RAILWAY NOVEL: Visual Art and the Iron Road

Fri, Jan 30th, 2015 10:38:57 am

          The picture-book version of Gordon Lightfoot's CANADIAN RAILROAD TRILOGY contains stunning work by noted Canadian artist Ian Wallace.
          His paintings dominate the book as each of the 24 double-page spreads use just one line from the song.
          The art respects the natural landscape and the people most affected by the railway, the First Nations.  Wallace also pays tribute to railway workers (including the Chinese).
          This is an important book because earlier histories focused on the politicians and financiers of the railway, and used it to celebrate man's "triumph" over a forbidding geography.
          Wallace presents many images of the First Nations, including Salish wood carvings, Woodlands dwellings, prairie teepees, beadwork, and many aboriginal people. It clearly shows that Canada occupies land that belonged to the Native peoples.
         In his Illustrator's Notes, Wallace notes that the railroad's arrival led to "the decimatiopn of a people and a culture."
          As for railway workers, Wallace honors them too. They are drawn large (compared to the puny missionaries). They are strong and sturdy. Panel 9 portrays the men in earth colors; in Panel 13, the men's overalls are the color of the sky. The workers are all human: they need companions, they drink, they sing, and they sleep and dream.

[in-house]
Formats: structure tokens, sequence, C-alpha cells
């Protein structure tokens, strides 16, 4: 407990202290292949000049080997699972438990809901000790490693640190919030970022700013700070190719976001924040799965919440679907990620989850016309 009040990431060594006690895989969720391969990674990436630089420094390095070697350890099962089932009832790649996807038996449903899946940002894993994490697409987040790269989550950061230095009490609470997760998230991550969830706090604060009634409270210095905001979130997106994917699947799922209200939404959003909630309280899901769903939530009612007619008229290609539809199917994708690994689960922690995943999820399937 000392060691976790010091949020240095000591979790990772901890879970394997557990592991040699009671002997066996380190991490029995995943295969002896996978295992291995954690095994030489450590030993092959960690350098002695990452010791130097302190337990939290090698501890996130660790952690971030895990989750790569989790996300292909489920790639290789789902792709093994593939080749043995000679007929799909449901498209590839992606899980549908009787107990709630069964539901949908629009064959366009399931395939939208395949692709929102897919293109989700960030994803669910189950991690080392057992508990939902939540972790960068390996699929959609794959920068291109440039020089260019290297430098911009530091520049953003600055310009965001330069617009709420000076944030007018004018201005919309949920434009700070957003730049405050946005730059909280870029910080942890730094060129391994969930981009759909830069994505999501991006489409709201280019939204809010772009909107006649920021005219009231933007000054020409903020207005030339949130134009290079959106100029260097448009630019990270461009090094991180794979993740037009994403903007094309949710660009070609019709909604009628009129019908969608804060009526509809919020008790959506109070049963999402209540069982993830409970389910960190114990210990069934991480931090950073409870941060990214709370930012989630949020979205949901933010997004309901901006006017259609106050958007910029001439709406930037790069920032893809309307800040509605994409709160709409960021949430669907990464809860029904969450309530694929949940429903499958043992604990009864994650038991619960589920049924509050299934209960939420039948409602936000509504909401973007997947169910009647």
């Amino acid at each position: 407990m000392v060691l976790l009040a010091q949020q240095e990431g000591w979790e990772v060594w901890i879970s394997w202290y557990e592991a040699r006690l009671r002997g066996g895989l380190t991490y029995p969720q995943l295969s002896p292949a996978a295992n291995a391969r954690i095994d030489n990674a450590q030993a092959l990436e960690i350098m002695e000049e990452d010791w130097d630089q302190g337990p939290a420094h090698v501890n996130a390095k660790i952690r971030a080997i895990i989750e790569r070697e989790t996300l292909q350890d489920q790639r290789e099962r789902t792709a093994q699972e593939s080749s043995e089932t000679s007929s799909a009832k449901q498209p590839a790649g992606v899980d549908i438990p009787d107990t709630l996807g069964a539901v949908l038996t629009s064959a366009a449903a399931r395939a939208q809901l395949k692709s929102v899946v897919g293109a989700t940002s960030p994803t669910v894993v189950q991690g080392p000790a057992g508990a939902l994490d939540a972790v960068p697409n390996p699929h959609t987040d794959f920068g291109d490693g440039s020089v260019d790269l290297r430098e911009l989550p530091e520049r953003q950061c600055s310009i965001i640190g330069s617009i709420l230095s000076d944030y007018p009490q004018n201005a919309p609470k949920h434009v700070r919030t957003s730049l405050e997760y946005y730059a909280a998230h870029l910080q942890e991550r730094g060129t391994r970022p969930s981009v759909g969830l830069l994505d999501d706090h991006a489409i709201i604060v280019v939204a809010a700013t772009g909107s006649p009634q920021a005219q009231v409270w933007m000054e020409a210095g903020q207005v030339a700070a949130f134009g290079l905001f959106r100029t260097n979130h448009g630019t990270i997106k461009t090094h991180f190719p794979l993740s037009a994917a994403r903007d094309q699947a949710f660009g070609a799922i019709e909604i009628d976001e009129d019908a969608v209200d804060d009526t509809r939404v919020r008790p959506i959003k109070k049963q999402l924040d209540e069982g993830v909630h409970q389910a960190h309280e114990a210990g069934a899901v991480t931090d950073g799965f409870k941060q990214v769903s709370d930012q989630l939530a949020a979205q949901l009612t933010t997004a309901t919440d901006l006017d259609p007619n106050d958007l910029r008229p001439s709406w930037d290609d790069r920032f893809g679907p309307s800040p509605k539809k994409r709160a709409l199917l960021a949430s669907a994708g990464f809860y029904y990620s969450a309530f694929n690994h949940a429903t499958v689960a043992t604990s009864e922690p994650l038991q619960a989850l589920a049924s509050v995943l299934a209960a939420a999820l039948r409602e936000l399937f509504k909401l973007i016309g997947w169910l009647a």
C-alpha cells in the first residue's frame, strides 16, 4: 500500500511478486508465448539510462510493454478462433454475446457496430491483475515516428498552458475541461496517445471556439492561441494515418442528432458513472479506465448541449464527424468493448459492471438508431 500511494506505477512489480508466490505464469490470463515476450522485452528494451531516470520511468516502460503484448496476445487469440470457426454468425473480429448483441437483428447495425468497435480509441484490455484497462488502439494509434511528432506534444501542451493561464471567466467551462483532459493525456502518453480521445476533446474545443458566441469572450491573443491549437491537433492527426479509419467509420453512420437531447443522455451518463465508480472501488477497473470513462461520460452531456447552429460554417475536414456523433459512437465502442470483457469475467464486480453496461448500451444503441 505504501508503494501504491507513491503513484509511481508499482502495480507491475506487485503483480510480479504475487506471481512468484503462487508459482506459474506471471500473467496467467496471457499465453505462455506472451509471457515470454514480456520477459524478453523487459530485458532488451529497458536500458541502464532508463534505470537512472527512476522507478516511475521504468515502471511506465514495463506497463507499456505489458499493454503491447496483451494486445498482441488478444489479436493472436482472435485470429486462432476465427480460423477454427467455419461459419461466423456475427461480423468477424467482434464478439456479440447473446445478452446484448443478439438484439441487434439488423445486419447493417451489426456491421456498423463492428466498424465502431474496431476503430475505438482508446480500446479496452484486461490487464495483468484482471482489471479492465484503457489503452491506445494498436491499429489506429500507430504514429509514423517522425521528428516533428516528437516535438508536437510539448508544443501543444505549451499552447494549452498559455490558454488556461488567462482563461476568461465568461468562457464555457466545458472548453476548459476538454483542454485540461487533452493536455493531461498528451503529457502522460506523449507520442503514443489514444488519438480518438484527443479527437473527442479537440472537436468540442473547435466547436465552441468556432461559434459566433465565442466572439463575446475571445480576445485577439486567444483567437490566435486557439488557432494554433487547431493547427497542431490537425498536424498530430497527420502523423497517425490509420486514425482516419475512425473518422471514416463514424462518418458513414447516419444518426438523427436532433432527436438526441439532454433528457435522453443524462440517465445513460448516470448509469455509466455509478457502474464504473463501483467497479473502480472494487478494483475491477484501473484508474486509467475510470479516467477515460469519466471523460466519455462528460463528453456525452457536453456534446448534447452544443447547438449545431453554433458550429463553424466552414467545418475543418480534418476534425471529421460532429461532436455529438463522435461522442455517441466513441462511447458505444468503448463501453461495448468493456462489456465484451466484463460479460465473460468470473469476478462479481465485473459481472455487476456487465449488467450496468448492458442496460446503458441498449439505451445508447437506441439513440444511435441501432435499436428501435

Wallace presents vistas of Canada's mountains, waterfalls, forests, and muskeg. One irony is this: the train is one means by which humans reach the wilderness, but it is also humans who are most destructive of those natural habitats.
          Ian Wallace's paintings appear here courtesy of the publisher House of Anansi Press/Groundwood Books.(www.groundwoodbooks.com)

This impression of a railway spike, actual size, is pressed into the front cover of Gordon Lightfoot's CANADIAN RAILROAD TRILOGY. The book was designed by Michael Solomon
Panel 9: Workers lay down wooden ties using iron spikes. Left, a First Nations worker wears a glove with beads of Aboriginal design.
Thousands of navvies worked on the railroad.
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